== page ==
When King George III and Parliament were looking for new ways to extract revenue from the colonists, they devised the Stamp Act. This legislation required that on every piece of paper in the homes of every colonist there must appear a stamp issued by and purchased from the British government. This applied to all books, letters, financial and legal documents, even to pamphlets to be distributed and posters to be nailed to trees.

Question: How did the king and the Parliament who were 3,000 miles away and across the sea, know if colonists had the stamps on the papers in their homes?

Answer: Parliament enacted the Writs of Assistance Act. This legislation permitted British soldiers to write their own search warrants in which they authorized themselves to enter the homes of the colonists ostensibly to look for the stamps.”

Via Fox News

The Constitution And Bill Of Rights: NOT “10 Suggestions”

“There are many alleged Christians who treat the 10 Commandments as the “10 Suggestions”, and as such it should not surprise anyone that the Constitution’s 10 original Amendments, otherwise known as The Bill of Rights, is also treated as “10 Suggestions.”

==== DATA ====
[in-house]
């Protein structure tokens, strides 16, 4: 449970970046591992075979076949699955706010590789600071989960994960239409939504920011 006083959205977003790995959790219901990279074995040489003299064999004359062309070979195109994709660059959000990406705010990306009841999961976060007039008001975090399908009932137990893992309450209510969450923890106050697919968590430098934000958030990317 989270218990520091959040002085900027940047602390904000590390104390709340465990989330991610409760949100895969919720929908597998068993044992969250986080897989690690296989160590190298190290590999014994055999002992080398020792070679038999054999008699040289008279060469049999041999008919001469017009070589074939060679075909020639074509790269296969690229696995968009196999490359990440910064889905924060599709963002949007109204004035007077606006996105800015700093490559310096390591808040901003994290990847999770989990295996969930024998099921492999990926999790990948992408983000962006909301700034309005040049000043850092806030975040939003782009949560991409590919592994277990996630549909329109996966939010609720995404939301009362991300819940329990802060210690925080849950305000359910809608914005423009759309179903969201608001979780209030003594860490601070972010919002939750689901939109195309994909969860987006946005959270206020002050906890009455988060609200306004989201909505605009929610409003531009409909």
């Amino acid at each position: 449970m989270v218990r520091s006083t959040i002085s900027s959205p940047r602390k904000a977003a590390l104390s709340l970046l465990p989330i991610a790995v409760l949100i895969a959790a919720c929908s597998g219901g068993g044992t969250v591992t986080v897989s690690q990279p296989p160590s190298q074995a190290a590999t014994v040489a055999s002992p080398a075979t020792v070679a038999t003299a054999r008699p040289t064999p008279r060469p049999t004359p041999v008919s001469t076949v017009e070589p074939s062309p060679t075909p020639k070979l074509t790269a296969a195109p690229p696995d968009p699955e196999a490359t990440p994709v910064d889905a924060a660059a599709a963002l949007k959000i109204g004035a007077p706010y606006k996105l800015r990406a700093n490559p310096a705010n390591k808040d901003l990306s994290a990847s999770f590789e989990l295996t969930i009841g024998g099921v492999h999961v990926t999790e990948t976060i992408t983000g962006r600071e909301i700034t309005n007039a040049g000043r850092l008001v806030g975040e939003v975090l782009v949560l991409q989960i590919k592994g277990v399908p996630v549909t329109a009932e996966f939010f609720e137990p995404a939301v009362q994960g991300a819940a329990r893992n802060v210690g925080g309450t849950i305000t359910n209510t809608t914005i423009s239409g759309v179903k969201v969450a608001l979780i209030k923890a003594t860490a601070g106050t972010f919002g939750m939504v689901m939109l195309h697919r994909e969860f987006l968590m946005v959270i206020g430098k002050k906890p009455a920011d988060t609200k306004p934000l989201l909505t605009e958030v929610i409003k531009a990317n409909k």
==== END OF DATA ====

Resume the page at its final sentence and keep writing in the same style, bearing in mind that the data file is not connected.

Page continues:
But they’re not.

I, for one, am putting a stake in the ground — over this line thou shalt not pass if any politician, political group or party wishes me to support, endorse, work for, contribute money to or otherwise be involved with them.

That’s the issue of marriage.

The US Supreme Court is likely to issue some sort of ruling on DOMA, The Defense of Marriage Act, just another in a long line of unconstitutional laws.”

“The larger issue is that the Federal Government lacks the authority to define marriage. It’s not in the Constitution as a delegated federal power. Period.

I have repeatedly argued exactly this point, but it seems that everyone loves their wedge issues. So be it — but I won’t support it, and that’s a non-negotiable position. No, I will not “go along to get along”, I will instead erect my middle finger in the direction of those who demand that I surrender principle and accede to racism and other forms of institutionalized discrimination.

The incessant pandering on the left, right, and so-called Libertarians (who are lying through their teeth — anyone claiming they are Libertarian when they simultaneously demand to be able to initiate force against those who disagree with them on what “marriage” is declares their claim of being “Libertarian” as an outrageous perversion and abject fraud) is disgusting and un-American.

These people — all of them — use our Constitution as toilet paper, just as surely as do those who abuse the 1st, 2nd, 4th and 5th Amendments.

Via Market Ticker

Yes, the FBI and CIA can read your email. Here’s how